-Penny, Fallen Angel Reviews

A wonderful tale of the ability not only of the adult, but definitely for the children to survive life's foibles. You will gain a better understand of overcoming adversities whether you are young or old.
--Rendezvous Magazine

Thursday, June 21, 2012

Joan Hall Hovey - Art Lessons Granny Taught Me

Art Lessons Granny Taught Me
By Joan Hall Hovey
This essay, in large part was my first published story.  It was published more than 30 years ago in Home Life Magazine.  This updated version was published in Mystery Readers Journal.  I hope you enjoy it. 
The illustration is by Padgett.
***
                She was 71 and lived alone in the cluttered attic of an old, two-story frame building with her easel, her paints, her brushes and sometimes, me. Her name was Lillian May (Watts) Hall.
               
 When neighbors spoke of my grandmother, they said, “A nice woman.” Then frowning and in whispers, the added, “but kinda funny.”  And in the early fifties, to the people who lived in our small, unsophisticated town, there was indeed something ‘kinda funny’ about an old lady who sat alone in her attic room and painted pictures.  At first glance, she was not unlike a million other grandmothers of her time - the same iron-gray hair drawn back in a bun, wire-rimmed glasses, a dark, high-buttoned dress with long sleeves and detachable lace collar, and a cameo brooch clasped modestly at her throat -  but there the similarity ended.  Granny, a tall, angular-boned parcel of nervous energy, was not the average storybook grandmother.
                Every day Granny would lose a prized possession.  It might be a valued brush, a particular tube of paint or a piece of canvas.  And while I stood on the sidelines, she would tear through her private disaster area, sending papers, books, talcum-coated hairpins, an unmated stocking, and her pink garters helter-skelter – all the while looking remarkably like an enraged bird.
                Almost always she would find what she was looking for, but occasionally I would be the one to spy the object of her frenzied search.  “Here it is, Granny,” I’d say, proud of my Sherlock Holmes tendencies.  She would smile sheepishly, relief flooding her face.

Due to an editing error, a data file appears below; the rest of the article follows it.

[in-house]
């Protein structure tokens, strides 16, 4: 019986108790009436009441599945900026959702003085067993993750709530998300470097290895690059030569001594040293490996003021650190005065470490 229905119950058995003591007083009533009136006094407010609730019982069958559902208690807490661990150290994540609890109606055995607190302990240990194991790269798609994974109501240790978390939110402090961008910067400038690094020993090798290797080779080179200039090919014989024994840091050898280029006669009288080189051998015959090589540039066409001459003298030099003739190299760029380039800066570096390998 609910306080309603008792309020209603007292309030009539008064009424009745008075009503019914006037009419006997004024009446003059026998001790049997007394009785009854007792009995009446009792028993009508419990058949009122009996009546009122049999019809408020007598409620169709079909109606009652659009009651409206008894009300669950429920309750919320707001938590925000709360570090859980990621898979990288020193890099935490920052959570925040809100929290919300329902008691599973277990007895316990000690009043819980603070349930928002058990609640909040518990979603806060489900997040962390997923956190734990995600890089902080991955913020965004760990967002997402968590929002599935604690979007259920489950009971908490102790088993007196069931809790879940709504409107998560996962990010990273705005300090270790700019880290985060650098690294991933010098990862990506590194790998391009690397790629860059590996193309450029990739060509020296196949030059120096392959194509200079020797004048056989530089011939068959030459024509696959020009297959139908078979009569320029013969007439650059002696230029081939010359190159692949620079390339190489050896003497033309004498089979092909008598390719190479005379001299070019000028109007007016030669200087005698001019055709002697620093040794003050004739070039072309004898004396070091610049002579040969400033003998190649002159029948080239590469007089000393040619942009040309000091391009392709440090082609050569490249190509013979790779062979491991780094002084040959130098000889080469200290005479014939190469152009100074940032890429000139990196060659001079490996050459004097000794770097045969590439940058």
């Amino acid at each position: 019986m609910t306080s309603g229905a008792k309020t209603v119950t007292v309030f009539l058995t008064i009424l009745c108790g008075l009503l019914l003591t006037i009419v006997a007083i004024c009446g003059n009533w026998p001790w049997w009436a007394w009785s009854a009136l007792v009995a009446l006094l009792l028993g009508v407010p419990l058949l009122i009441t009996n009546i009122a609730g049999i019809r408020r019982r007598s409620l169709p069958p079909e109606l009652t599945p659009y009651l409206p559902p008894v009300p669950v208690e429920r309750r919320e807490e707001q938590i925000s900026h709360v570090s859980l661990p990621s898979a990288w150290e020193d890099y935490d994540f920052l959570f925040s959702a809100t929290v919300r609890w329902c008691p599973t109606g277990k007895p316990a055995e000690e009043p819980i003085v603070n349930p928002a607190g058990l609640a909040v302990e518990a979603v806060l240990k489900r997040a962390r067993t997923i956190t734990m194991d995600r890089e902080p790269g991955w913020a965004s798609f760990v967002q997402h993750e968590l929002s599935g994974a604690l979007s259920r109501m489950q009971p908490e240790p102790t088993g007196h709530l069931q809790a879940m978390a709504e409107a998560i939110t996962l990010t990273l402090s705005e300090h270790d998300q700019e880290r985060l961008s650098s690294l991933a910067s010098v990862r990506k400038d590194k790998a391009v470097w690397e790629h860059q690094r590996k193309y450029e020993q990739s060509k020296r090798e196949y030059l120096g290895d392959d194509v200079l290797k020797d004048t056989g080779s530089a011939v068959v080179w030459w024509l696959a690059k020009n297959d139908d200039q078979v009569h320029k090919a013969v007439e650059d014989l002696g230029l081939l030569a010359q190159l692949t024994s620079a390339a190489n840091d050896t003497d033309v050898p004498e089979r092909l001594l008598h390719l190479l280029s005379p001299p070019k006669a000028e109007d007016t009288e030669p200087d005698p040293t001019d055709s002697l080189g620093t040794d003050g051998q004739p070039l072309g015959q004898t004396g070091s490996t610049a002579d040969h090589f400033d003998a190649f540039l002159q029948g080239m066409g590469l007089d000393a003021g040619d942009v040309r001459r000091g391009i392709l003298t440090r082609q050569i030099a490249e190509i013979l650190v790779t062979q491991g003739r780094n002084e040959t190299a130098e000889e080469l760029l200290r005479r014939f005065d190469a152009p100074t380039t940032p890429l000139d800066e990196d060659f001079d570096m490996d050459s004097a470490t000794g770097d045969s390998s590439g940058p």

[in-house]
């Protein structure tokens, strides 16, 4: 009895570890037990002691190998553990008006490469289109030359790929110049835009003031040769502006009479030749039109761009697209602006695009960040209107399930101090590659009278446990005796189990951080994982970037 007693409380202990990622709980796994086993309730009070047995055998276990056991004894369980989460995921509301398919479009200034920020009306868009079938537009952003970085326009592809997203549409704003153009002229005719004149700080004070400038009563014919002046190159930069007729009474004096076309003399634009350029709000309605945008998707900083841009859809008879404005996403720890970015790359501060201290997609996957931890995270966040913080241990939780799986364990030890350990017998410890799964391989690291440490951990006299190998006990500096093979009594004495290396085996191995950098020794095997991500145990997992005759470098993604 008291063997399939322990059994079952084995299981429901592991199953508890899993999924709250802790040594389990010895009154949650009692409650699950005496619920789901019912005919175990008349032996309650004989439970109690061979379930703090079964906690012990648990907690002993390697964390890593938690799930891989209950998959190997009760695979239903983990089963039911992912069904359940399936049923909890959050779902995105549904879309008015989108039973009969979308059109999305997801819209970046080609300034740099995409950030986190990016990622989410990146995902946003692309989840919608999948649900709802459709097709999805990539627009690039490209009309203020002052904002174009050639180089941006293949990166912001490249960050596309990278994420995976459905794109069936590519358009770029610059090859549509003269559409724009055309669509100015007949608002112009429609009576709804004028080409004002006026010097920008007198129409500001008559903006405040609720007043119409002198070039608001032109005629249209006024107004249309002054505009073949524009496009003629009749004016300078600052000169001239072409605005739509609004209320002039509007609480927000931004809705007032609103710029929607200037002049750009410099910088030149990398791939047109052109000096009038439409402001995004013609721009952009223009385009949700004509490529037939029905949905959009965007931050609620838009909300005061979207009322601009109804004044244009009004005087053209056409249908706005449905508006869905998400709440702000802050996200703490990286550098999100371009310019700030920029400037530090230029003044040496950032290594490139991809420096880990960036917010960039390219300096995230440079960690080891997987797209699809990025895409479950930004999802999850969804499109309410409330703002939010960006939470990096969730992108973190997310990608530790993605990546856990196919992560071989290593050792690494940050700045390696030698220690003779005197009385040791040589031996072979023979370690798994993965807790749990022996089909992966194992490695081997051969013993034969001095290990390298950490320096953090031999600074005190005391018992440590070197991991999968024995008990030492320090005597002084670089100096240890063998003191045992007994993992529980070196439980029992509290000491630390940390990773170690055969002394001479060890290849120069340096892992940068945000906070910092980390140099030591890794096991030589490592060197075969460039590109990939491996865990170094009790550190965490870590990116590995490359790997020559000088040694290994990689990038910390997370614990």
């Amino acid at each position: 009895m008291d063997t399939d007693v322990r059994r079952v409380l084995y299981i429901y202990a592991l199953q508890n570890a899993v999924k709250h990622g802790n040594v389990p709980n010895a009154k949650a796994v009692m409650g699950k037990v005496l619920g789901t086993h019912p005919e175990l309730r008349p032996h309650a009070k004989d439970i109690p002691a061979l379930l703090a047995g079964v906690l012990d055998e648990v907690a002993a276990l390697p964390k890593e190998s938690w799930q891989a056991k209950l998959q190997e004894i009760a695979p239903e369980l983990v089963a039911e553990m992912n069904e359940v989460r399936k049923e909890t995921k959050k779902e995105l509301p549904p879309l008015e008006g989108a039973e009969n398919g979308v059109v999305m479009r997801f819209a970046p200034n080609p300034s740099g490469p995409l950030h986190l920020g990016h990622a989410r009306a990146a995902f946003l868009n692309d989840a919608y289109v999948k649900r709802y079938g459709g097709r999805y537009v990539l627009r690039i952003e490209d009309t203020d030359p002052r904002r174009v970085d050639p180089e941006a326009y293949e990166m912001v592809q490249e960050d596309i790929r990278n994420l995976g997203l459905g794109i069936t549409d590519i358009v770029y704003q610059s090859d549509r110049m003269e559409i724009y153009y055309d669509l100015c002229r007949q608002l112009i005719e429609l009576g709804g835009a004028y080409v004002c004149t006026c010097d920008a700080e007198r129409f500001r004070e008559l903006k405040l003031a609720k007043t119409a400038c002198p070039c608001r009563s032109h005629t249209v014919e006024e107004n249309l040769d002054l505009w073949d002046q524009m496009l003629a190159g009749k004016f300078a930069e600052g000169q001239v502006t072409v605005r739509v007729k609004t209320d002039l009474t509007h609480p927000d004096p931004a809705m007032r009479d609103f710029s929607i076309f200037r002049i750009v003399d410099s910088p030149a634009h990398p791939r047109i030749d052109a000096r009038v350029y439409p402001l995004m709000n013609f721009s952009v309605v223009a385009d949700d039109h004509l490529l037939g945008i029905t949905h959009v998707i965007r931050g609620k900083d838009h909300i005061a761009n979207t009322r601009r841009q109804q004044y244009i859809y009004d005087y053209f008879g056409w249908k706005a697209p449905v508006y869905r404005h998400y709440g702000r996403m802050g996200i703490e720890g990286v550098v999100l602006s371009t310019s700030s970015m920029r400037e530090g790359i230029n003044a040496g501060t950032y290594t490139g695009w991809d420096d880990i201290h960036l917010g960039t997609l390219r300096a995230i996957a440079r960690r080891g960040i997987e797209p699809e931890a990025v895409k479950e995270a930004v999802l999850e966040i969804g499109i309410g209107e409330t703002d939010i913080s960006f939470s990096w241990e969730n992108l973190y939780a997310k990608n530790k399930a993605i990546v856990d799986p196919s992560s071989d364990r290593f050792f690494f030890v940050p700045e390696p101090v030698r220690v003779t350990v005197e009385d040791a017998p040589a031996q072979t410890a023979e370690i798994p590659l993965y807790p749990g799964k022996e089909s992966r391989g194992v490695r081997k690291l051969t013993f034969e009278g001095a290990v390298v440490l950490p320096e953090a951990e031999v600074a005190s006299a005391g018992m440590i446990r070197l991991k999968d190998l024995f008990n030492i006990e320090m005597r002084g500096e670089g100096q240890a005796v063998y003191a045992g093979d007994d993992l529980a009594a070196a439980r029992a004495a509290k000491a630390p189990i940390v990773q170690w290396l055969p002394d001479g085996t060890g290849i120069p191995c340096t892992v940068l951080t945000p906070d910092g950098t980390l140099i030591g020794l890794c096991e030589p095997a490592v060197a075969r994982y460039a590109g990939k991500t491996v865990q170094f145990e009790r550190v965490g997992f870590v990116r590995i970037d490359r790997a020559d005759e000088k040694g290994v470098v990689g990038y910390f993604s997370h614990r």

“Now, wasn’t that foolish of me to get so upset,” she would apologize.  “I’m just a silly old woman, dear.  Don’t pay me any mind.”  Then, calm and serene once more, she would begin the gentle strokes of her brush on the canvas.
                I often stood at the small, rickety table beside her, a piece of Bristol board and a brush in front of me.  I was even permitted to use the valued paints (which she could barely afford for her own work) so that I could play artist.
                After hours of painstaking work, Granny would set her brush to rest, stand back with a critical eye, and appraise the completed painting.  When it had dried sufficiently, and she was satisfied that it was of some worth, she would don her coat and hat and with the painting under one arm, off the two of us would go, door to door, in an effort to sell it.
                She walked with a brisk, sure step, and many times I found myself breaking into a run to keep up with her.  But we never had to walk far before making a sale.  Although neighbors found her way of life strange, they liked and bought what she painted.  It was hard times, and the return for her efforts was meager, yet sufficient to pay the rent on the attic, buy a few groceries at the corner store, and keep the coal bucket filled during the long winter months.
                I had a friend whose grandmother spun for her many fascinating tales of her girlhood.  But even there, Granny fell short.  In fact our roles were quite reversed.  It was I who spun the tales for her.  One story still causes me to cringe when I remember it.  It was during summer vacation and I had just returned from a day at the beach. 
                “Granny! Granny!” I shouted excitedly as I flung open the door.  “A man fell off the diving board at the lake today and I jumped into save him.  He almost pulled me under with him, but I punched him on  the jaw and knocked him out, and then I swam back to shore with him under one arm.  Everybody on the beach cheered,” I finished breathlessly.
                “Oh, my dear child,” Granny said with concern.  “You certainly did have a busy day, didn’t you?”  Then abruptly the concerned expression changed to amusement and she broke into a gale of laughter.  Rocking back and forth in her wicker chair, she laughed and laughed, absolutely delighted, but not for a moment fooled.  Every few seconds she would remove her glasses and wipe the tears from her eyes. By this time I was writhing inwardly and trying in vain to twist my story into something more plausible, but it was no use.  I was caught in the web of my lie. (Lesson 1. If you want your reader to suspend disbelief, you must make sense.)  I suspected she knew even then that I had the makings of a storyteller.  And I’m absolutely certain she knows now.